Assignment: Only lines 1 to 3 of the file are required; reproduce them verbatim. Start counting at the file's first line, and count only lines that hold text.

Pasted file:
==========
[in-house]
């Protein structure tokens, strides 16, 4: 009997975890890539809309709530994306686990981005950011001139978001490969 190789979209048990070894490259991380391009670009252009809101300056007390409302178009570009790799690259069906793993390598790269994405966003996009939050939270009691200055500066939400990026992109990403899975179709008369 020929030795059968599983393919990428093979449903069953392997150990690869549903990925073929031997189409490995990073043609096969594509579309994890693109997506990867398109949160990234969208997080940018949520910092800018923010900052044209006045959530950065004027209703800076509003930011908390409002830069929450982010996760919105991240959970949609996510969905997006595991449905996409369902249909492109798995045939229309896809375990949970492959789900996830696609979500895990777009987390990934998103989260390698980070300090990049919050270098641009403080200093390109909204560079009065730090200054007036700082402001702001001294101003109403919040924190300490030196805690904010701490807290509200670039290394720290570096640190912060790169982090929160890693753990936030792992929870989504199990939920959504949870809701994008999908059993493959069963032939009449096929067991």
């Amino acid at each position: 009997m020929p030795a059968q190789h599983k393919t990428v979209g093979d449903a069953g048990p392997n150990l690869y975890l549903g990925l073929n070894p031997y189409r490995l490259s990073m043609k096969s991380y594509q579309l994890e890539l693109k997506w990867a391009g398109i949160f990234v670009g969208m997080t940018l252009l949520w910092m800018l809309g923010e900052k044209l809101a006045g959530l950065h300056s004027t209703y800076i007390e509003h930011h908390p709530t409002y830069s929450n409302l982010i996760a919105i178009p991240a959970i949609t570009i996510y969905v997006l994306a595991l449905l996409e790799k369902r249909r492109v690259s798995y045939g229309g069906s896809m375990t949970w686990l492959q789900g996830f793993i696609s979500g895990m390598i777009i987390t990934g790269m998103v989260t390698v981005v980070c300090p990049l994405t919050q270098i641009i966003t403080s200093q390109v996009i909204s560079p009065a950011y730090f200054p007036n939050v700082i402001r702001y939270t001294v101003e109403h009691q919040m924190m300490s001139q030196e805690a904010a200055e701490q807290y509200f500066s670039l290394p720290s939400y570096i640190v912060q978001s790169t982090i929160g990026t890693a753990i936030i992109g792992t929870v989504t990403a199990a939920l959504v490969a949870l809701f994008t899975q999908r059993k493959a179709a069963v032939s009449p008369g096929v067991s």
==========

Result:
[in-house]
């Protein structure tokens, strides 16, 4: 009997975890890539809309709530994306686990981005950011001139978001490969 190789979209048990070894490259991380391009670009252009809101300056007390409302178009570009790799690259069906793993390598790269994405966003996009939050939270009691200055500066939400990026992109990403899975179709008369 020929030795059968599983393919990428093979449903069953392997150990690869549903990925073929031997189409490995990073043609096969594509579309994890693109997506990867398109949160990234969208997080940018949520910092800018923010900052044209006045959530950065004027209703800076509003930011908390409002830069929450982010996760919105991240959970949609996510969905997006595991449905996409369902249909492109798995045939229309896809375990949970492959789900996830696609979500895990777009987390990934998103989260390698980070300090990049919050270098641009403080200093390109909204560079009065730090200054007036700082402001702001001294101003109403919040924190300490030196805690904010701490807290509200670039290394720290570096640190912060790169982090929160890693753990936030792992929870989504199990939920959504949870809701994008999908059993493959069963032939009449096929067991």
């Amino acid at each position: 009997m020929p030795a059968q190789h599983k393919t990428v979209g093979d449903a069953g048990p392997n150990l690869y975890l549903g990925l073929n070894p031997y189409r490995l490259s990073m043609k096969s991380y594509q579309l994890e890539l693109k997506w990867a391009g398109i949160f990234v670009g969208m997080t940018l252009l949520w910092m800018l809309g923010e900052k044209l809101a006045g959530l950065h300056s004027t209703y800076i007390e509003h930011h908390p709530t409002y830069s929450n409302l982010i996760a919105i178009p991240a959970i949609t570009i996510y969905v997006l994306a595991l449905l996409e790799k369902r249909r492109v690259s798995y045939g229309g069906s896809m375990t949970w686990l492959q789900g996830f793993i696609s979500g895990m390598i777009i987390t990934g790269m998103v989260t390698v981005v980070c300090p990049l994405t919050q270098i641009i966003t403080s200093q390109v996009i909204s560079p009065a950011y730090f200054p007036n939050v700082i402001r702001y939270t001294v101003e109403h009691q919040m924190m300490s001139q030196e805690a904010a200055e701490q807290y509200f500066s670039l290394p720290s939400y570096i640190v912060q978001s790169t982090i929160g990026t890693a753990i936030i992109g792992t929870v989504t990403a199990a939920l959504v490969a949870l809701f994008t899975q999908r059993k493959a179709a069963v032939s009449p008369g096929v067991s």